West Virginia man gets 3-year sentence for threats to Fauci, other officials

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FILE – Dr. Anthony Fauci, Director of the National Institute of Allergy and Infectious Diseases, holds his face mask in his hands as he attends a House Committee on Appropriations subcommittee hearing on about the budget request for the National Institutes of Health, May 11, 2022, on Capitol Hill in Washington. (AP Photo/Jacquelyn Martin, File)

(The Hill) — A West Virginia man on Thursday was sentenced to 37 months in federal prison after making threats to White House chief medical adviser Anthony Fauci and others.

Thomas Patrick Connally Jr. will spend three years in prison followed by three more years of supervised release for his threats against Fauci, former National Institutes of Health (NIH) Director Francis Collins, Department of Health and Human Services Assistant Secretary for Health Rachel Levine, a Massachusetts public health official and a religious leader.

U.S. District Judge Paula Xinis sentenced Connally after he pleaded guilty to using an anonymous email to make gruesome threats against Fauci and others in late 2020 through mid-2021.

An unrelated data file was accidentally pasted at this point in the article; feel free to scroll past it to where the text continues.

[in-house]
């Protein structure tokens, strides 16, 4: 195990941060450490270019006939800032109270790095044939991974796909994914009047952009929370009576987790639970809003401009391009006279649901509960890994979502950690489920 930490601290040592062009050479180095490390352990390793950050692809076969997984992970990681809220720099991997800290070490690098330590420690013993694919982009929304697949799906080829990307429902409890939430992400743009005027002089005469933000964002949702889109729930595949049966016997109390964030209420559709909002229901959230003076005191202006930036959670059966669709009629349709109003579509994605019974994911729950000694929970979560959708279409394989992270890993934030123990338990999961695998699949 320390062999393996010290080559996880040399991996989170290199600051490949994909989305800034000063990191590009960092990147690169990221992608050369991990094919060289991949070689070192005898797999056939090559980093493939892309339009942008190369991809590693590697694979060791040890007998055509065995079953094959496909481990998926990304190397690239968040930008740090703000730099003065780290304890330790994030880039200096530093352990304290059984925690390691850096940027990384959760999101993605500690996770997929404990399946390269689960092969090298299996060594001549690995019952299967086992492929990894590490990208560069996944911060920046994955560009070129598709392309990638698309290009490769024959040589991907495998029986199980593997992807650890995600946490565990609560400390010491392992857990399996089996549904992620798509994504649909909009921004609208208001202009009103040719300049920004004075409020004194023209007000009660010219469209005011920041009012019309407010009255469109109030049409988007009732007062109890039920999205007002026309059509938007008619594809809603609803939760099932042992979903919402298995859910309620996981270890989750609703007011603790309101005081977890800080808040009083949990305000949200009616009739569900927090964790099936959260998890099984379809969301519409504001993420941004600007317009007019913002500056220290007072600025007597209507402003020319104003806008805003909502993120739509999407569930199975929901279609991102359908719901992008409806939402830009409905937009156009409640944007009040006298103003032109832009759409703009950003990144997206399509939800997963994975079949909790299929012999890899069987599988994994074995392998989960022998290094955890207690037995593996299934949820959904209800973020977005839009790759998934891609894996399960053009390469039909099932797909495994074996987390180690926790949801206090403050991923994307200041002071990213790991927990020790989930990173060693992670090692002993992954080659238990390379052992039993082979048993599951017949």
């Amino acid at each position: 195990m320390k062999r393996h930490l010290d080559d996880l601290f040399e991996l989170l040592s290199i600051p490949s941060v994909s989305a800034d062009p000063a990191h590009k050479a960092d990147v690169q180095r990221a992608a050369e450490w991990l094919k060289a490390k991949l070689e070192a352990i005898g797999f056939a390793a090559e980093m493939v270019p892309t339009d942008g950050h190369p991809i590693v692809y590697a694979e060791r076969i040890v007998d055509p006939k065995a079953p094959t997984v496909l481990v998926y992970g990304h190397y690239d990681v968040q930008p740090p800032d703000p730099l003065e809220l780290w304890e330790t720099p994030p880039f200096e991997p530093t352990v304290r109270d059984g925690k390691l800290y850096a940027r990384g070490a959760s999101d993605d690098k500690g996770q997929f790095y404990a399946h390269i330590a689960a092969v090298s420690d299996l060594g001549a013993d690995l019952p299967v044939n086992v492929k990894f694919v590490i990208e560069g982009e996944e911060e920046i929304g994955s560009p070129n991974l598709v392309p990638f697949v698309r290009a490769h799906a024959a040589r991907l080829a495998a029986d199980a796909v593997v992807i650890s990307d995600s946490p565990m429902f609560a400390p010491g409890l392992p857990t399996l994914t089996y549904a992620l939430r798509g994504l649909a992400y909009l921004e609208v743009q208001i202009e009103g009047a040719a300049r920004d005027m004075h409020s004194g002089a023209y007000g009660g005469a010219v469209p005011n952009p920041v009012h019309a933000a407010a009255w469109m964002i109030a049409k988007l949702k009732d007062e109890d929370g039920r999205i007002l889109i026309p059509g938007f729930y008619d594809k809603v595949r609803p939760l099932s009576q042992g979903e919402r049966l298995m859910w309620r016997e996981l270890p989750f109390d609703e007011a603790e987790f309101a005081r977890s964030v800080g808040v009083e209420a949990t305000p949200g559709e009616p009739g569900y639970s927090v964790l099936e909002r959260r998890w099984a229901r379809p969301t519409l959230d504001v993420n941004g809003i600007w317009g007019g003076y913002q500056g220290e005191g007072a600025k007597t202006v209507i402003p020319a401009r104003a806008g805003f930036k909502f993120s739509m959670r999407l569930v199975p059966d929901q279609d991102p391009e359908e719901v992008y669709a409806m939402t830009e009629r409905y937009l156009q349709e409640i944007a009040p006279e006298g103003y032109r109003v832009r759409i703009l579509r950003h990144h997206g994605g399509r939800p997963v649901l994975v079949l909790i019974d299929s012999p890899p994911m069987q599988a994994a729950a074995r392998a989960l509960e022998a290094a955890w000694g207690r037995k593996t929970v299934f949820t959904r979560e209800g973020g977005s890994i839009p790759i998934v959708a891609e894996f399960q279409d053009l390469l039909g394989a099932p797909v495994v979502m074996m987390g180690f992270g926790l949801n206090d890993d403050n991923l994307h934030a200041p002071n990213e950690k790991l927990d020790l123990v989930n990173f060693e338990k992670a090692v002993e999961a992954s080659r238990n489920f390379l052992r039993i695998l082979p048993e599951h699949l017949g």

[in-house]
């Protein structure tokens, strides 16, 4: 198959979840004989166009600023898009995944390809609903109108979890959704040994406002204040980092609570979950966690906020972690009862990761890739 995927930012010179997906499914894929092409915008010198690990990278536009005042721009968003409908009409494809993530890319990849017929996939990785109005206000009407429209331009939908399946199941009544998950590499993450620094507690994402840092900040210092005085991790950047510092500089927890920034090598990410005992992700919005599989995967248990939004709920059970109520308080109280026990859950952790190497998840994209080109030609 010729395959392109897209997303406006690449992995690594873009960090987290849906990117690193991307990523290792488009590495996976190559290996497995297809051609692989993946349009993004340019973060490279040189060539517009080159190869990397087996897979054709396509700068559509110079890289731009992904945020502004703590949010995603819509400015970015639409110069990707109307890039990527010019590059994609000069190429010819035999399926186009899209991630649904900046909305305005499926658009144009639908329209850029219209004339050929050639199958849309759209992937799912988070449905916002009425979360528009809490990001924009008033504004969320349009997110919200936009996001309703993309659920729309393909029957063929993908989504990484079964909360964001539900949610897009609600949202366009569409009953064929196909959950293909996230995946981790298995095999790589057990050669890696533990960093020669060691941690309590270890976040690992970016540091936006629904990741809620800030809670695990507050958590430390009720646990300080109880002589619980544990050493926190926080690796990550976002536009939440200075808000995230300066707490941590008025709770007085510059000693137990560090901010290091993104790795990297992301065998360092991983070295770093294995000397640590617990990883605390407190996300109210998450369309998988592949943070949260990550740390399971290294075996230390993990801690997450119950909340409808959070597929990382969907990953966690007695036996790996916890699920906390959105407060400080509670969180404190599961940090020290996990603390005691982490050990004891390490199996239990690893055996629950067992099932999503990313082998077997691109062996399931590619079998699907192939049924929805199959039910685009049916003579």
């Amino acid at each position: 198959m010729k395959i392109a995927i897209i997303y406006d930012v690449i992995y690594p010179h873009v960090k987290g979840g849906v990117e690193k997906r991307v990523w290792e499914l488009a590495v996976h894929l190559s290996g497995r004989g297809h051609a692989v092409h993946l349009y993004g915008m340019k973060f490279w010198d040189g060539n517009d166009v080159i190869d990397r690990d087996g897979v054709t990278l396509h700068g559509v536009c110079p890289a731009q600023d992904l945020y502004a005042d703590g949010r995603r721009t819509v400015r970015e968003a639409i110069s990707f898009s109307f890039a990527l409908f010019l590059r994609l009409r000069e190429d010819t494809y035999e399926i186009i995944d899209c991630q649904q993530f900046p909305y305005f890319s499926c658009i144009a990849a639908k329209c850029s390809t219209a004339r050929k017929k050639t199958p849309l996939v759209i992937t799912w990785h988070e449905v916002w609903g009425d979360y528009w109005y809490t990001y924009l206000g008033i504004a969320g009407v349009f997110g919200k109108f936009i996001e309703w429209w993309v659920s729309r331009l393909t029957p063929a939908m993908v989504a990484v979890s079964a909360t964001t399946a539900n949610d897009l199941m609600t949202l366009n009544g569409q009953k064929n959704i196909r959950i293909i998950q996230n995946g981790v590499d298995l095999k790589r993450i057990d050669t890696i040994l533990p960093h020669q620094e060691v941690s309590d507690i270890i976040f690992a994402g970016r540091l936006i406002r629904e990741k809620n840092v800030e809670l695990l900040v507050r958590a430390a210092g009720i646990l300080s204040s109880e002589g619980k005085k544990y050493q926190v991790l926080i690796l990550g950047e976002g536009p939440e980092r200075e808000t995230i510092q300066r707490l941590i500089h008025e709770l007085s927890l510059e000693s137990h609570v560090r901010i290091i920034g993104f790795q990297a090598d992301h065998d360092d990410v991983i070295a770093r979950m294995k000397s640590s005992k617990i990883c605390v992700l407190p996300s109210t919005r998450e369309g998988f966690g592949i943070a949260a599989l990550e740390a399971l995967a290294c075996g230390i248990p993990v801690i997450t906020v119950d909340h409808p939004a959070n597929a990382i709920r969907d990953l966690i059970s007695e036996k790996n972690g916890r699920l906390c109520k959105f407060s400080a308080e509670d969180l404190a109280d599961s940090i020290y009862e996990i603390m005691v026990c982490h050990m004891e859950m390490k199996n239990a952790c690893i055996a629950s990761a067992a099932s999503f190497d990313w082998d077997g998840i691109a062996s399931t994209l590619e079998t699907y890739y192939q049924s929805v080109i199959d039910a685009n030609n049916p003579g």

One email to Fauci said that he and his family would be “dragged into the street, beaten to death, and set on fire.”

Connally also threatened to attack and kill Collins and his family if he continued to promote mandatory vaccinations for COVID-19.

“Connally admitted that he sent the threats to Drs. Fauci and Collins with the intent to intimidate or interfere with the performance of their official duties and with the intent to retaliate against Dr. Fauci and Dr. Collins for performing their official duties, including discussing COVID-19 and its testing and prevention,” wrote to the Justice Department.

Connally threatened the three remaining figures with physical violence and death as well.

“Everyone has the right to disagree, but you do not have the right to threaten a federal official’s life,” said U.S. Attorney for the District of Maryland Erek L. Barron. “Threats like these will be prosecuted to the fullest extent of the law.”

Deputy Inspector General for Investigations Christian J. Schrank added: “The public, including public servants, deserve the utmost safety and the assurance that they can perform their duties without interference.”

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